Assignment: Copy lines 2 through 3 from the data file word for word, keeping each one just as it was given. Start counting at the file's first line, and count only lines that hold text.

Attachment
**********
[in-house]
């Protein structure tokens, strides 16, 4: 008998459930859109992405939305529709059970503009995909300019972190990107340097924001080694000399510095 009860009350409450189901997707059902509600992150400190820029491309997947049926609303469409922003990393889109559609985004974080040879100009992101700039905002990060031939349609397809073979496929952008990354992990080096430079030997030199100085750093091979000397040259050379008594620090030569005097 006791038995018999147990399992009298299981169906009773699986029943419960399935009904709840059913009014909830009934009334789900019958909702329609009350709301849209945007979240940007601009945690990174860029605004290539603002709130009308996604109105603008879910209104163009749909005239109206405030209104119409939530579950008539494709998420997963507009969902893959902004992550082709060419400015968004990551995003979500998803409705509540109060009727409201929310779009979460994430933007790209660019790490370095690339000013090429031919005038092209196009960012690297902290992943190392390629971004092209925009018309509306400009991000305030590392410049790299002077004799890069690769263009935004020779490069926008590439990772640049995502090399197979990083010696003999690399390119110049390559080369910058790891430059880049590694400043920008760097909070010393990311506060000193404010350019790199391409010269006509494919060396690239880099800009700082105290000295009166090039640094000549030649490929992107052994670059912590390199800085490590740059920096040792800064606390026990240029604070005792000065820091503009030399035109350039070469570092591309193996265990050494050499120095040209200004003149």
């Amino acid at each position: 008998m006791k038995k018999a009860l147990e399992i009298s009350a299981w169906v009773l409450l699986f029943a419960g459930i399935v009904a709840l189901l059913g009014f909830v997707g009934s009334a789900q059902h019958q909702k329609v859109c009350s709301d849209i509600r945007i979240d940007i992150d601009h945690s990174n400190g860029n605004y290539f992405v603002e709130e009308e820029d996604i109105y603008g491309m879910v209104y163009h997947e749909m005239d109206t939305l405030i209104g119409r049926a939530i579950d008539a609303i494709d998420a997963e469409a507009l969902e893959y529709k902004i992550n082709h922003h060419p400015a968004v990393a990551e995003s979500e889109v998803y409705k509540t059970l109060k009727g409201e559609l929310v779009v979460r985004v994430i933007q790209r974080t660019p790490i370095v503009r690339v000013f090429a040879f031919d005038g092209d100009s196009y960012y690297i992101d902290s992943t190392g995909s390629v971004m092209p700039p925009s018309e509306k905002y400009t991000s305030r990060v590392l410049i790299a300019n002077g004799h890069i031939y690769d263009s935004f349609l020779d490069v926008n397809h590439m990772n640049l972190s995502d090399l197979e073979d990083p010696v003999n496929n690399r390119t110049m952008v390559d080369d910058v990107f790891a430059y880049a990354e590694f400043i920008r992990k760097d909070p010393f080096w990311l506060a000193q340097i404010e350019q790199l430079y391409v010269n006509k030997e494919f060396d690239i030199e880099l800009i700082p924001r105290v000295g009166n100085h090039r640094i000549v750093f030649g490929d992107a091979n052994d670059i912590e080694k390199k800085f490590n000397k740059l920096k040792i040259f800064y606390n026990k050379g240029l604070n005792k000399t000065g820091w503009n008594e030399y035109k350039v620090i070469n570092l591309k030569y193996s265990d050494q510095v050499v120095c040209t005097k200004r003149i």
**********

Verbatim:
């Protein structure tokens, strides 16, 4: 008998459930859109992405939305529709059970503009995909300019972190990107340097924001080694000399510095 009860009350409450189901997707059902509600992150400190820029491309997947049926609303469409922003990393889109559609985004974080040879100009992101700039905002990060031939349609397809073979496929952008990354992990080096430079030997030199100085750093091979000397040259050379008594620090030569005097 006791038995018999147990399992009298299981169906009773699986029943419960399935009904709840059913009014909830009934009334789900019958909702329609009350709301849209945007979240940007601009945690990174860029605004290539603002709130009308996604109105603008879910209104163009749909005239109206405030209104119409939530579950008539494709998420997963507009969902893959902004992550082709060419400015968004990551995003979500998803409705509540109060009727409201929310779009979460994430933007790209660019790490370095690339000013090429031919005038092209196009960012690297902290992943190392390629971004092209925009018309509306400009991000305030590392410049790299002077004799890069690769263009935004020779490069926008590439990772640049995502090399197979990083010696003999690399390119110049390559080369910058790891430059880049590694400043920008760097909070010393990311506060000193404010350019790199391409010269006509494919060396690239880099800009700082105290000295009166090039640094000549030649490929992107052994670059912590390199800085490590740059920096040792800064606390026990240029604070005792000065820091503009030399035109350039070469570092591309193996265990050494050499120095040209200004003149």
């Amino acid at each position: 008998m006791k038995k018999a009860l147990e399992i009298s009350a299981w169906v009773l409450l699986f029943a419960g459930i399935v009904a709840l189901l059913g009014f909830v997707g009934s009334a789900q059902h019958q909702k329609v859109c009350s709301d849209i509600r945007i979240d940007i992150d601009h945690s990174n400190g860029n605004y290539f992405v603002e709130e009308e820029d996604i109105y603008g491309m879910v209104y163009h997947e749909m005239d109206t939305l405030i209104g119409r049926a939530i579950d008539a609303i494709d998420a997963e469409a507009l969902e893959y529709k902004i992550n082709h922003h060419p400015a968004v990393a990551e995003s979500e889109v998803y409705k509540t059970l109060k009727g409201e559609l929310v779009v979460r985004v994430i933007q790209r974080t660019p790490i370095v503009r690339v000013f090429a040879f031919d005038g092209d100009s196009y960012y690297i992101d902290s992943t190392g995909s390629v971004m092209p700039p925009s018309e509306k905002y400009t991000s305030r990060v590392l410049i790299a300019n002077g004799h890069i031939y690769d263009s935004f349609l020779d490069v926008n397809h590439m990772n640049l972190s995502d090399l197979e073979d990083p010696v003999n496929n690399r390119t110049m952008v390559d080369d910058v990107f790891a430059y880049a990354e590694f400043i920008r992990k760097d909070p010393f080096w990311l506060a000193q340097i404010e350019q790199l430079y391409v010269n006509k030997e494919f060396d690239i030199e880099l800009i700082p924001r105290v000295g009166n100085h090039r640094i000549v750093f030649g490929d992107a091979n052994d670059i912590e080694k390199k800085f490590n000397k740059l920096k040792i040259f800064y606390n026990k050379g240029l604070n005792k000399t000065g820091w503009n008594e030399y035109k350039v620090i070469n570092l591309k030569y193996s265990d050494q510095v050499v120095c040209t005097k200004r003149i």